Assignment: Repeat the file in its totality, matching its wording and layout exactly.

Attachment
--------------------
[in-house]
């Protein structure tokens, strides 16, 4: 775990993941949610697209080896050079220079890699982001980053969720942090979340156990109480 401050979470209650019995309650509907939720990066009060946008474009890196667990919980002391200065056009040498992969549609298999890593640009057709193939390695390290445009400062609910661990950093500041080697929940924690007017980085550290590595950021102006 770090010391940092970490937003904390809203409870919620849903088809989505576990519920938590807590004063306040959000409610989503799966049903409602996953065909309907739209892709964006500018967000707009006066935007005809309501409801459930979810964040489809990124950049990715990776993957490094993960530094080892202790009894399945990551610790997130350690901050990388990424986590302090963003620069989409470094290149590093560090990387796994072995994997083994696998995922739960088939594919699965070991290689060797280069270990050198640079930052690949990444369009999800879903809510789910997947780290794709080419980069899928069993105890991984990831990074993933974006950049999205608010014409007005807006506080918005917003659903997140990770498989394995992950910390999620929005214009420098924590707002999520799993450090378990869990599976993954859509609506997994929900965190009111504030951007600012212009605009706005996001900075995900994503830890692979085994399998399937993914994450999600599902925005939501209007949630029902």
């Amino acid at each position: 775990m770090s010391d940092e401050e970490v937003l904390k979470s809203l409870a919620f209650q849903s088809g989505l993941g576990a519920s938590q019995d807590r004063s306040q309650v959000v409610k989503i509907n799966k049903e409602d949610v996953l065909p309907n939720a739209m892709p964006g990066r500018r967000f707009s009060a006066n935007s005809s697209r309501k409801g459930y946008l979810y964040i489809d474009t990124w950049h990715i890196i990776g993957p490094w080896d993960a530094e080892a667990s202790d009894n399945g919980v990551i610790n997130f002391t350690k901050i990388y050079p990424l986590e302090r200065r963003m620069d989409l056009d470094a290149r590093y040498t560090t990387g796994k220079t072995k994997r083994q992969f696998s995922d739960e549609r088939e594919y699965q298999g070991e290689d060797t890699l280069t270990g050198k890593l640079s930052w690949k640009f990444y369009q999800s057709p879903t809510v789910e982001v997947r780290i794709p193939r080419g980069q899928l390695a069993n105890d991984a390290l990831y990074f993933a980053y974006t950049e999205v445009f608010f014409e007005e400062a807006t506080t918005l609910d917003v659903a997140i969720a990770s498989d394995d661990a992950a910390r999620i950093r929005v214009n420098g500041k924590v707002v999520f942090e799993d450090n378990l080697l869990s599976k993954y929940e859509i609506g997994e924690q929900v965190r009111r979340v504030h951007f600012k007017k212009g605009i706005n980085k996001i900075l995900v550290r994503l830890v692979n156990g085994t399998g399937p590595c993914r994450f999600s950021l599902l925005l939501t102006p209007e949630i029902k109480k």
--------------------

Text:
[in-house]
């Protein structure tokens, strides 16, 4: 775990993941949610697209080896050079220079890699982001980053969720942090979340156990109480 401050979470209650019995309650509907939720990066009060946008474009890196667990919980002391200065056009040498992969549609298999890593640009057709193939390695390290445009400062609910661990950093500041080697929940924690007017980085550290590595950021102006 770090010391940092970490937003904390809203409870919620849903088809989505576990519920938590807590004063306040959000409610989503799966049903409602996953065909309907739209892709964006500018967000707009006066935007005809309501409801459930979810964040489809990124950049990715990776993957490094993960530094080892202790009894399945990551610790997130350690901050990388990424986590302090963003620069989409470094290149590093560090990387796994072995994997083994696998995922739960088939594919699965070991290689060797280069270990050198640079930052690949990444369009999800879903809510789910997947780290794709080419980069899928069993105890991984990831990074993933974006950049999205608010014409007005807006506080918005917003659903997140990770498989394995992950910390999620929005214009420098924590707002999520799993450090378990869990599976993954859509609506997994929900965190009111504030951007600012212009605009706005996001900075995900994503830890692979085994399998399937993914994450999600599902925005939501209007949630029902």
């Amino acid at each position: 775990m770090s010391d940092e401050e970490v937003l904390k979470s809203l409870a919620f209650q849903s088809g989505l993941g576990a519920s938590q019995d807590r004063s306040q309650v959000v409610k989503i509907n799966k049903e409602d949610v996953l065909p309907n939720a739209m892709p964006g990066r500018r967000f707009s009060a006066n935007s005809s697209r309501k409801g459930y946008l979810y964040i489809d474009t990124w950049h990715i890196i990776g993957p490094w080896d993960a530094e080892a667990s202790d009894n399945g919980v990551i610790n997130f002391t350690k901050i990388y050079p990424l986590e302090r200065r963003m620069d989409l056009d470094a290149r590093y040498t560090t990387g796994k220079t072995k994997r083994q992969f696998s995922d739960e549609r088939e594919y699965q298999g070991e290689d060797t890699l280069t270990g050198k890593l640079s930052w690949k640009f990444y369009q999800s057709p879903t809510v789910e982001v997947r780290i794709p193939r080419g980069q899928l390695a069993n105890d991984a390290l990831y990074f993933a980053y974006t950049e999205v445009f608010f014409e007005e400062a807006t506080t918005l609910d917003v659903a997140i969720a990770s498989d394995d661990a992950a910390r999620i950093r929005v214009n420098g500041k924590v707002v999520f942090e799993d450090n378990l080697l869990s599976k993954y929940e859509i609506g997994e924690q929900v965190r009111r979340v504030h951007f600012k007017k212009g605009i706005n980085k996001i900075l995900v550290r994503l830890v692979n156990g085994t399998g399937p590595c993914r994450f999600s950021l599902l925005l939501t102006p209007e949630i029902k109480k």